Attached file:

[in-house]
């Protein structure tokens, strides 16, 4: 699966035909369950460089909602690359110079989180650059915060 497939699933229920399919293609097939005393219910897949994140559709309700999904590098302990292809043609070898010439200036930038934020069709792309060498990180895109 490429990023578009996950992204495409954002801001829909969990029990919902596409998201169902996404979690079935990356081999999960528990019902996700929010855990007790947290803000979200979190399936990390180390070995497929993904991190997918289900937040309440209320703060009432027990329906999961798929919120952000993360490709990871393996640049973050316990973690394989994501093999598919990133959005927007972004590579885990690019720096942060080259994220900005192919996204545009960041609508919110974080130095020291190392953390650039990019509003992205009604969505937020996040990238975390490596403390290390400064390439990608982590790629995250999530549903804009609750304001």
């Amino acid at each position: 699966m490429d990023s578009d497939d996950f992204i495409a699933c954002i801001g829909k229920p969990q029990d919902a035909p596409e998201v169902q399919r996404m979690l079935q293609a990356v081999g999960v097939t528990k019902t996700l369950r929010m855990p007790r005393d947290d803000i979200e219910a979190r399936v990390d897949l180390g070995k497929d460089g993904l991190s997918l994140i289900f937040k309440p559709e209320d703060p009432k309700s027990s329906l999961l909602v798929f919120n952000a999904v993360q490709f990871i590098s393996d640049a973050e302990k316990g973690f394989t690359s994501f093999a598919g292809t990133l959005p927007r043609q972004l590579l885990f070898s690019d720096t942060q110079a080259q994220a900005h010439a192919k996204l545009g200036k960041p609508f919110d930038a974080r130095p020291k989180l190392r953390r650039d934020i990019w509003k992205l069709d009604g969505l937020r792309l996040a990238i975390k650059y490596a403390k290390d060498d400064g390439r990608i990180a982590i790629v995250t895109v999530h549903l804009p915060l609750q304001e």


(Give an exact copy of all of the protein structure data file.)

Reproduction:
[in-house]
């Protein structure tokens, strides 16, 4: 699966035909369950460089909602690359110079989180650059915060 497939699933229920399919293609097939005393219910897949994140559709309700999904590098302990292809043609070898010439200036930038934020069709792309060498990180895109 490429990023578009996950992204495409954002801001829909969990029990919902596409998201169902996404979690079935990356081999999960528990019902996700929010855990007790947290803000979200979190399936990390180390070995497929993904991190997918289900937040309440209320703060009432027990329906999961798929919120952000993360490709990871393996640049973050316990973690394989994501093999598919990133959005927007972004590579885990690019720096942060080259994220900005192919996204545009960041609508919110974080130095020291190392953390650039990019509003992205009604969505937020996040990238975390490596403390290390400064390439990608982590790629995250999530549903804009609750304001």
């Amino acid at each position: 699966m490429d990023s578009d497939d996950f992204i495409a699933c954002i801001g829909k229920p969990q029990d919902a035909p596409e998201v169902q399919r996404m979690l079935q293609a990356v081999g999960v097939t528990k019902t996700l369950r929010m855990p007790r005393d947290d803000i979200e219910a979190r399936v990390d897949l180390g070995k497929d460089g993904l991190s997918l994140i289900f937040k309440p559709e209320d703060p009432k309700s027990s329906l999961l909602v798929f919120n952000a999904v993360q490709f990871i590098s393996d640049a973050e302990k316990g973690f394989t690359s994501f093999a598919g292809t990133l959005p927007r043609q972004l590579l885990f070898s690019d720096t942060q110079a080259q994220a900005h010439a192919k996204l545009g200036k960041p609508f919110d930038a974080r130095p020291k989180l190392r953390r650039d934020i990019w509003k992205l069709d009604g969505l937020r792309l996040a990238i975390k650059y490596a403390k290390d060498d400064g390439r990608i990180a982590i790629v995250t895109v999530h549903l804009p915060l609750q304001e």